Sun Tzu famously wrote in The Art of War, “in the midst of chaos, there is opportunity.” As a quick aside, I think that I once used that quote as an away message on my AOL Instant Messenger account, probably in reference to a fizzled high school romance or something. See, levity. Anyway, while I usually reserve famous quotes for ironic and/or comedic purposes in lighter times, I think the quote well-encapsulates the glimmer of hope for positive change and adaptation in the middle of this incredible public health crisis.

The Family Law Bar (not the place selling $5 pitchers … Keep reading

TAGS:
Handling Your Probate and Family Court Matters During COVID-19

Stopping the spread of COVID-19 has required the government to take some unprecedented steps. The Probate and Family Courts in the Commonwealth of Massachusetts remain open as of today, but only for emergency matters, which will be handled by phone or teleconference when possible.  Click here to read Standing Order 2-20: Court operations under the exigent circumstances created by COVID-19, which went into effect today, March 18, 2020.  There are many nuances to the Order relating to specific matters heard by the Probate and Family Court.

Burns & Levinson LLP is committed to helping clients with family and personal matters get through this difficult time. Our team of attorneys, paralegals, and dedicated staff are available to answer questions about how this Order impacts you and to facilitate obtaining emergency orders when necessary.… Keep reading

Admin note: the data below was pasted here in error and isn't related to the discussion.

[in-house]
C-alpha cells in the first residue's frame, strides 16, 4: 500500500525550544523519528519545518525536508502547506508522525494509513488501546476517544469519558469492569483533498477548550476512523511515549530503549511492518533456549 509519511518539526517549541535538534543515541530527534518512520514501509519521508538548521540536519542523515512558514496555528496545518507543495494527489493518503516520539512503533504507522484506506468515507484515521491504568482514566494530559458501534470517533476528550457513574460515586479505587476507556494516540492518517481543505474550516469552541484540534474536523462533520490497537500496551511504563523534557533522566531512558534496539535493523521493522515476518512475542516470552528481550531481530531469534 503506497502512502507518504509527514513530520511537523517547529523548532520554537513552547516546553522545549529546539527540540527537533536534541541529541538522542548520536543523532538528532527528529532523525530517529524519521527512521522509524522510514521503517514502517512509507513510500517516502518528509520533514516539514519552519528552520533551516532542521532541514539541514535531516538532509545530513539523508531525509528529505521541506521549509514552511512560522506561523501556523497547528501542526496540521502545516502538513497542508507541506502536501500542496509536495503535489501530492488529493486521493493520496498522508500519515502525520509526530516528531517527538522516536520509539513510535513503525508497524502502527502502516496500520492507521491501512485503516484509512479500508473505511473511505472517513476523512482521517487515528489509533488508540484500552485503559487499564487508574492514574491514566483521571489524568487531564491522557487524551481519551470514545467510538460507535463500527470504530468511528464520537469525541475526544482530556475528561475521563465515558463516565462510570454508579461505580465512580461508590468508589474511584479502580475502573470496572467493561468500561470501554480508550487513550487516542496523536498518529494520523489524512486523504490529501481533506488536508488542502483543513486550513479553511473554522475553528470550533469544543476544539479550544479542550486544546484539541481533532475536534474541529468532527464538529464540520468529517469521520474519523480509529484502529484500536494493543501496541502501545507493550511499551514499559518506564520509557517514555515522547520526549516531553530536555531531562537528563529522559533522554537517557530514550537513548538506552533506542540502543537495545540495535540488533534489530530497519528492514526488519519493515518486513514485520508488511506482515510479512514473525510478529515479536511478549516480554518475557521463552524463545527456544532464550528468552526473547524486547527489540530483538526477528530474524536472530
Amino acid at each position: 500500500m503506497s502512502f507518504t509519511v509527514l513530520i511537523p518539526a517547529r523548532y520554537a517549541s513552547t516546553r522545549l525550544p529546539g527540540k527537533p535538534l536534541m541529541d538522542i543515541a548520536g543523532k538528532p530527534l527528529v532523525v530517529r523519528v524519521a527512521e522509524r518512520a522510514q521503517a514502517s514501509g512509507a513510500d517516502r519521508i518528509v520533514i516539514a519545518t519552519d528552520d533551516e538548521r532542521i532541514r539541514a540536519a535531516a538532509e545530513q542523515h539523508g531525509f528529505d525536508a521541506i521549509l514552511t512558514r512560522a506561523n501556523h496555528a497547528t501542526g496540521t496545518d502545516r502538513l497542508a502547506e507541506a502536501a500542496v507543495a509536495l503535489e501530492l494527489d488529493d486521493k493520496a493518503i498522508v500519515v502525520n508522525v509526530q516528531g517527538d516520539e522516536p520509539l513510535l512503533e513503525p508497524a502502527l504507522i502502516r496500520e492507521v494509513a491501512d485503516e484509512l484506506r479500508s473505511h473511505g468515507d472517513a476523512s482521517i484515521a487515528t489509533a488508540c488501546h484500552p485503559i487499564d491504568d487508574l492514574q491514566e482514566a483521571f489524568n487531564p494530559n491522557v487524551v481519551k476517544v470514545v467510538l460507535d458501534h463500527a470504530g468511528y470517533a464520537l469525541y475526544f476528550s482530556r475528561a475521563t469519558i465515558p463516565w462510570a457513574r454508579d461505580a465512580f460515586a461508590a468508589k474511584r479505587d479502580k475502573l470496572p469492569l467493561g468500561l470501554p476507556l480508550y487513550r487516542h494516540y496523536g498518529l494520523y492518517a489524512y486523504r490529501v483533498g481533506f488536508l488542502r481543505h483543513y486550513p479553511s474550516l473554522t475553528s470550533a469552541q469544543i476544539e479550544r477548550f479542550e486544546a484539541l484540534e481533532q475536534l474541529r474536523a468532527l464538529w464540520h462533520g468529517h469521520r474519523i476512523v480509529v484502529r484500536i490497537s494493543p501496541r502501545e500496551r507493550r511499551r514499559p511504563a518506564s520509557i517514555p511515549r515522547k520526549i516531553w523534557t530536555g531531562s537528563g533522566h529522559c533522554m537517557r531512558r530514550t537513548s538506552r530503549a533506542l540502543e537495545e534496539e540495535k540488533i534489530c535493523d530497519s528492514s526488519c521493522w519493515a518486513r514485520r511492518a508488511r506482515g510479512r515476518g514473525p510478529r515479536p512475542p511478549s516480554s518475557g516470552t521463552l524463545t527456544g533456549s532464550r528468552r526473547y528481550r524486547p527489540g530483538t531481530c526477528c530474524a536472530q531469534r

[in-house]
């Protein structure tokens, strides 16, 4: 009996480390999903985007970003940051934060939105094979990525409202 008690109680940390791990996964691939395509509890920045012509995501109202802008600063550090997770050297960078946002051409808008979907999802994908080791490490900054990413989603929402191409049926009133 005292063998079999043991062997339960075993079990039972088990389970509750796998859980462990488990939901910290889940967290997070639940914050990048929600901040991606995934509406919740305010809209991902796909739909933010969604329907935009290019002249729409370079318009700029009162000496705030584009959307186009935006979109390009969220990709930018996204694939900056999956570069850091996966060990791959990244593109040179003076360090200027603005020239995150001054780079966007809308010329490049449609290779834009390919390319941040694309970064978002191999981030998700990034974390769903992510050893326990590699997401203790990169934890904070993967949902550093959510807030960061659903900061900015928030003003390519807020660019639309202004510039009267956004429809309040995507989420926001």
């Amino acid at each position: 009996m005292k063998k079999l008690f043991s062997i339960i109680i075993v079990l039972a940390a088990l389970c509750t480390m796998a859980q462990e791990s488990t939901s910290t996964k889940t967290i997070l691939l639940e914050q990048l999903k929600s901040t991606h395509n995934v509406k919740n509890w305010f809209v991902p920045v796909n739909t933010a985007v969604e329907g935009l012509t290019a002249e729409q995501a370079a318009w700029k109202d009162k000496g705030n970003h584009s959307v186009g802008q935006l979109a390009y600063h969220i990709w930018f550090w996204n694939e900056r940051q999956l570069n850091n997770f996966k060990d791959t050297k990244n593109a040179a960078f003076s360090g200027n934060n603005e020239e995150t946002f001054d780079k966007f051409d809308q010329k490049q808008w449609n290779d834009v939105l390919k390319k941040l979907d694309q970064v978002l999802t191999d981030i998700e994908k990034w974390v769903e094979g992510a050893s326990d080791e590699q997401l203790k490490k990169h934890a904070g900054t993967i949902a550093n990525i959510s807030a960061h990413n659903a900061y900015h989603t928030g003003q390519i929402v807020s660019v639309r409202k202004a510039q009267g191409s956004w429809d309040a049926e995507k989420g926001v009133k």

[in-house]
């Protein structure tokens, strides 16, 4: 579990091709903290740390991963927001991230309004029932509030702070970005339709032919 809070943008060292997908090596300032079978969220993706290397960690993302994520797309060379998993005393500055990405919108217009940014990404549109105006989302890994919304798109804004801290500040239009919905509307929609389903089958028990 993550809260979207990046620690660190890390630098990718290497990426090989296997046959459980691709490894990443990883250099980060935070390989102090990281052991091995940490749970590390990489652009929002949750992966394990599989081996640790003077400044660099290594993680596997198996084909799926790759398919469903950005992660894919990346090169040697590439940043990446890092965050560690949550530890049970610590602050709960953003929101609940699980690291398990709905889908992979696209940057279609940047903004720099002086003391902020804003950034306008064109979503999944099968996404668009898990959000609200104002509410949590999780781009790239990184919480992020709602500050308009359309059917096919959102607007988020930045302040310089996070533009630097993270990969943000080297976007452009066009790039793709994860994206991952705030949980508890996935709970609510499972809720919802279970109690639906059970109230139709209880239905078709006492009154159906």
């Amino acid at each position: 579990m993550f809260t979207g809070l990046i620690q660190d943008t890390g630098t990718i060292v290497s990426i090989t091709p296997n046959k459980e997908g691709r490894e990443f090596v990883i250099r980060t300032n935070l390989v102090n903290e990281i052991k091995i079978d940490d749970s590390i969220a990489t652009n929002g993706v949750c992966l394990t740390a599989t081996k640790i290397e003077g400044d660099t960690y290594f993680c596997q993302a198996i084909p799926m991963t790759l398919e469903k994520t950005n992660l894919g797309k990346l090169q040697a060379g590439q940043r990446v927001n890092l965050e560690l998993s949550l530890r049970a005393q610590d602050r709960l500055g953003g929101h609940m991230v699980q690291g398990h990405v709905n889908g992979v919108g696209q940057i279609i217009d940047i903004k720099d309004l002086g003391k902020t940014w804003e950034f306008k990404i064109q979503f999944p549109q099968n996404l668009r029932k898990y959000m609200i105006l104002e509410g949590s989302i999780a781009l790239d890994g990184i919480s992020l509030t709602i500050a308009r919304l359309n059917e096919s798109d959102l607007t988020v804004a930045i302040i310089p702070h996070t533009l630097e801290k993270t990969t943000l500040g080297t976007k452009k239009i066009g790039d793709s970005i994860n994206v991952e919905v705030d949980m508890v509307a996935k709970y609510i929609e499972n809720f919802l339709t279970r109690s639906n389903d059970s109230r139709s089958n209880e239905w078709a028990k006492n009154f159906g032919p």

Coronavirus and Divorce

Seems you can’t log on to social media, read a news headline or flip on the television these days without hearing about the coronavirus.  The Center for Disease Control has warned Americans to prepare for an outbreak, large cities (including San Francisco) have declared emergencies before even one confirmed case, and the World Health Organization is on the verge of declaring the coronavirus a pandemic, which is a disease found on more than one continent that spreads frequently between people.  As a result of fears related to the Coronavirus, global markets have been hit hard, and in the last few days, the Dow Jones and the S&P 500 have been decimated, erasing all 2020 gains.  According to the New York Times, flights on Chinese airlines are selling for less than a cup of coffee.

So how does this all relate to divorce?  Well, asset division is a major component of divorce.  In Massachusetts and Rhode Island, dividing assets is a three-step process. First, it must be determined whether the asset is part of the marital estate, next the asset must be valued, and finally, the asset must be divided.  As fears relating to the coronavirus have crippled the global … Keep reading

First of all, to our past, present, and future readers, we want to thank you for reading and wish you all a very Happy New Year!  We hope that our articles provide you with some new insight and perspective, as well as the occasional levity to the often challenging (but always interesting) divorce process.  In this “fake news” era, I thought it would be helpful to start the year by dispelling some “myths” and “misconceptions” of the divorce process, specifically, as they apply to the ubiquitous issue of dividing assets in a divorce.  I hope you enjoy.